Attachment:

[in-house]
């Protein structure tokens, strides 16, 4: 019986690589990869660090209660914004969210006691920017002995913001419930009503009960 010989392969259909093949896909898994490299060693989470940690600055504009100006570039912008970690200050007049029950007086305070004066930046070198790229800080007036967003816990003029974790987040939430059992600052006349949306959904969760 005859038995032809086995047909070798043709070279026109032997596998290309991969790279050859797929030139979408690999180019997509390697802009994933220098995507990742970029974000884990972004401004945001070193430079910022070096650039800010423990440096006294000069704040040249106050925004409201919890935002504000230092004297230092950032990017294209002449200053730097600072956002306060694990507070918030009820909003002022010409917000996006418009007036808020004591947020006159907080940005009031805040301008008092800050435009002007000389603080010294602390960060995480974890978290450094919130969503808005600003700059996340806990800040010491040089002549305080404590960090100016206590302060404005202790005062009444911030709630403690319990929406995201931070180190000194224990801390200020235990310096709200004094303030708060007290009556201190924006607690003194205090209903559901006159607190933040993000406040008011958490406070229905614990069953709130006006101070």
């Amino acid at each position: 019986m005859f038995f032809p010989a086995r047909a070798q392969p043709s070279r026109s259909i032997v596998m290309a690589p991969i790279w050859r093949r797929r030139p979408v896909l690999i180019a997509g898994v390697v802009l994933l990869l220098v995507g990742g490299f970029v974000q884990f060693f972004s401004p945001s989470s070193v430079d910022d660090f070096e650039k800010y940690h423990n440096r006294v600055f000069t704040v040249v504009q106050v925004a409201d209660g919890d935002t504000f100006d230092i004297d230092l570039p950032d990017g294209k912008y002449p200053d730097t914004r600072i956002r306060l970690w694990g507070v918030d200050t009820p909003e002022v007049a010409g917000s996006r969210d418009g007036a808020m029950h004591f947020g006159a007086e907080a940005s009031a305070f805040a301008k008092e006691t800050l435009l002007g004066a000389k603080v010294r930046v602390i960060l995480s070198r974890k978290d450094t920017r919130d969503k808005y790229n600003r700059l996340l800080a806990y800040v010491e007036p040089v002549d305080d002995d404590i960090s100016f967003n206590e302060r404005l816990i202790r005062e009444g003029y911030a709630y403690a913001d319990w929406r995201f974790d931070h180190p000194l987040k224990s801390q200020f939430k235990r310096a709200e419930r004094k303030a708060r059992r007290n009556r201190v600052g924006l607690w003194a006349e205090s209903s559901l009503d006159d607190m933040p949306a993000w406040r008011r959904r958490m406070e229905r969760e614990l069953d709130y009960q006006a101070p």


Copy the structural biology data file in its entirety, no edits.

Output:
[in-house]
């Protein structure tokens, strides 16, 4: 019986690589990869660090209660914004969210006691920017002995913001419930009503009960 010989392969259909093949896909898994490299060693989470940690600055504009100006570039912008970690200050007049029950007086305070004066930046070198790229800080007036967003816990003029974790987040939430059992600052006349949306959904969760 005859038995032809086995047909070798043709070279026109032997596998290309991969790279050859797929030139979408690999180019997509390697802009994933220098995507990742970029974000884990972004401004945001070193430079910022070096650039800010423990440096006294000069704040040249106050925004409201919890935002504000230092004297230092950032990017294209002449200053730097600072956002306060694990507070918030009820909003002022010409917000996006418009007036808020004591947020006159907080940005009031805040301008008092800050435009002007000389603080010294602390960060995480974890978290450094919130969503808005600003700059996340806990800040010491040089002549305080404590960090100016206590302060404005202790005062009444911030709630403690319990929406995201931070180190000194224990801390200020235990310096709200004094303030708060007290009556201190924006607690003194205090209903559901006159607190933040993000406040008011958490406070229905614990069953709130006006101070």
């Amino acid at each position: 019986m005859f038995f032809p010989a086995r047909a070798q392969p043709s070279r026109s259909i032997v596998m290309a690589p991969i790279w050859r093949r797929r030139p979408v896909l690999i180019a997509g898994v390697v802009l994933l990869l220098v995507g990742g490299f970029v974000q884990f060693f972004s401004p945001s989470s070193v430079d910022d660090f070096e650039k800010y940690h423990n440096r006294v600055f000069t704040v040249v504009q106050v925004a409201d209660g919890d935002t504000f100006d230092i004297d230092l570039p950032d990017g294209k912008y002449p200053d730097t914004r600072i956002r306060l970690w694990g507070v918030d200050t009820p909003e002022v007049a010409g917000s996006r969210d418009g007036a808020m029950h004591f947020g006159a007086e907080a940005s009031a305070f805040a301008k008092e006691t800050l435009l002007g004066a000389k603080v010294r930046v602390i960060l995480s070198r974890k978290d450094t920017r919130d969503k808005y790229n600003r700059l996340l800080a806990y800040v010491e007036p040089v002549d305080d002995d404590i960090s100016f967003n206590e302060r404005l816990i202790r005062e009444g003029y911030a709630y403690a913001d319990w929406r995201f974790d931070h180190p000194l987040k224990s801390q200020f939430k235990r310096a709200e419930r004094k303030a708060r059992r007290n009556r201190v600052g924006l607690w003194a006349e205090s209903s559901l009503d006159d607190m933040p949306a993000w406040r008011r959904r958490m406070e229905r969760e614990l069953d709130y009960q006006a101070p």